EDITORIAL


https://doi.org/10.5005/jp-journals-10082-02276
SBV Journal of Basic, Clinical and Applied Health Science
Volume 3 | Issue 4 | Year 2020

Mental Health Challenges and COVID-19 Pandemic


Subhash C Parija1, Sukanto Sarkar2

1Vice-Chancellor, Sri Balaji Vidyapeeth (Deemed to be University), Puducherry, India
2Department of Psychiatry, Mahatma Gandhi Medical College and Research Institute, Puducherry, India

Corresponding Author: Sukanto Sarkar, Department of Psychiatry, Mahatma Gandhi Medical College and Research Institute, Puducherry, India, Phone: +91 9655489210, e-mail: sukantosarkar@mgmcri.ac.in

How to cite this article Parija SC, Sarkar S. Mental Health Challenges and COVID-19 Pandemic. J Basic Clin Appl Health Sci 2020;3(4):135–136.

Source of support: Nil

Conflict of interest: None

ABSTRACT

Mental health issues have already emerged as a silent epidemic during the COVID-19 pandemic. From frontline workers to the general population, all have been affected by the wrath of this deadly disease. In these testing times, maintaining an adequate mental health is of prime importance. The healthy way to deal with stress, adapt to new normal lifestyle, and cope positively with the situation is the need for the hour.

Keywords: COVID-19, Mental health, Positive coping, Stress..

Mental health issues are one of the major challenges of the COVID-19 pandemic. The noxious mixture of social distancing, isolation, quarantine, lockdown, uncertainty, suffering, witnessing painful death, illness-related stigma, and overburdened healthcare system is affecting the mental health of the population adversely.1 It has also caused enormous economic downfall on the already deprived and vulnerable section of the society. Among the mental health issues, stress-related problems, depression, anxiety, fear of uncertainty, and fear of future related to COVID-19 are most commonly seen.2,3 The pandemic has changed our lifestyle and has forced us to stay isolated, maintain social distance, not allowing travel, to work from home, and undergo online classes, all these producing chaos in an individual; thus, accepting the new normal might not be easy for everyone.4

People in various countries are trying to break through the restrictions, protesting against strict government policies, want freedom from these chocking situations. However, as the virus is still there with the same virulence, so there is a high risk during this period of having another wave of infection which many European countries are experiencing now. Thus, mental health issues are important as people have not adapted to major lifestyle changes along with a constant fear of contracting the virus either themselves or their close ones.5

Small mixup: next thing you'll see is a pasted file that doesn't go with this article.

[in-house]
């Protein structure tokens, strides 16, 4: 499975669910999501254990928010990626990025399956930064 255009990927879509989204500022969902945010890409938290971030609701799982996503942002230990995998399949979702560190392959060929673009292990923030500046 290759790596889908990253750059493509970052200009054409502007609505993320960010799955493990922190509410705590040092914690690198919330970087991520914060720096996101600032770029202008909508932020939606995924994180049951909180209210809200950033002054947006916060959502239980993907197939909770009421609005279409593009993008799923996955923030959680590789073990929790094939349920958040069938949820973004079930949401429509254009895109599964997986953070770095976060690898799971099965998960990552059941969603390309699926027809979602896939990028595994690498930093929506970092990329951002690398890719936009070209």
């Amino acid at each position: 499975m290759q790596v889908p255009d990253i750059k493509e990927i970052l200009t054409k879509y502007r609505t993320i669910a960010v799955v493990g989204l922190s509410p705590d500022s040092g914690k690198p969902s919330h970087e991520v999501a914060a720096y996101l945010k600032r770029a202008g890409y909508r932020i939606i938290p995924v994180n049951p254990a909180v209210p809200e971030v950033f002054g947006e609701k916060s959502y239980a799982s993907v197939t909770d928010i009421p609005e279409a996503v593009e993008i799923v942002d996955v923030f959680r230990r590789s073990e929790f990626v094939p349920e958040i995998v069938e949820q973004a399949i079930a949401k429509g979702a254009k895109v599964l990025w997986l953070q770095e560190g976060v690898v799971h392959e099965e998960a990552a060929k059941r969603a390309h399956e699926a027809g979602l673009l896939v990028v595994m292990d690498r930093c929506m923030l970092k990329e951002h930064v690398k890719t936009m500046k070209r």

However, the World Health Organization took several initiatives to take care of our mental health and help others who might need extra support during this difficult and testing times.2 The key points from the recommendations are having a structural routine of day-to-day activities, eat a balanced diet, exercise regularly and keep oneself fit, divide the time for work and time to relax, and enjoy with family. It is also recommended to minimize watching, reading, and listening to news related to COVID-19. However, information can be obtained from an authentic source from time to time. Social contact is important and can be done through the online platform, and people can be connected with their loved ones. Apart from all of these, they should also refrain from substance use, post positive and hopeful messages in social media, try to help others especially the elderly and other vulnerable populations, and support health care workers. Finally, not to discriminate or stigmatize anyone who had suffered from COVID-19 or the frontline healthcare workers who are risking their lives and dealing with this deadly disease.68

The COVID-19 pandemic has placed a tremendous strain on the mental health of frontline healthcare workers. Not only are they working long hours under extremely stressful circumstances, but many of their patients are dying despite heroic efforts to save them. In addition, many live in fear that they might contract and transmit the disease to their family and friends.9 Thus, there is also an urgent need to provide adequate psychological crisis intervention in this group to make them more productive and efficacious for optimal healthcare delivery.10

This novel disease has come up with novel challenges and requires out-of-the-box thinking and practical solution. Research and exploration into this matter have provided us with better information and have equipped us with better clinical understanding. At this testing time, the spirit of humanity has to stand tall, and with a balanced mental health armoured with positive coping skills, together we will win over this challenging situation.

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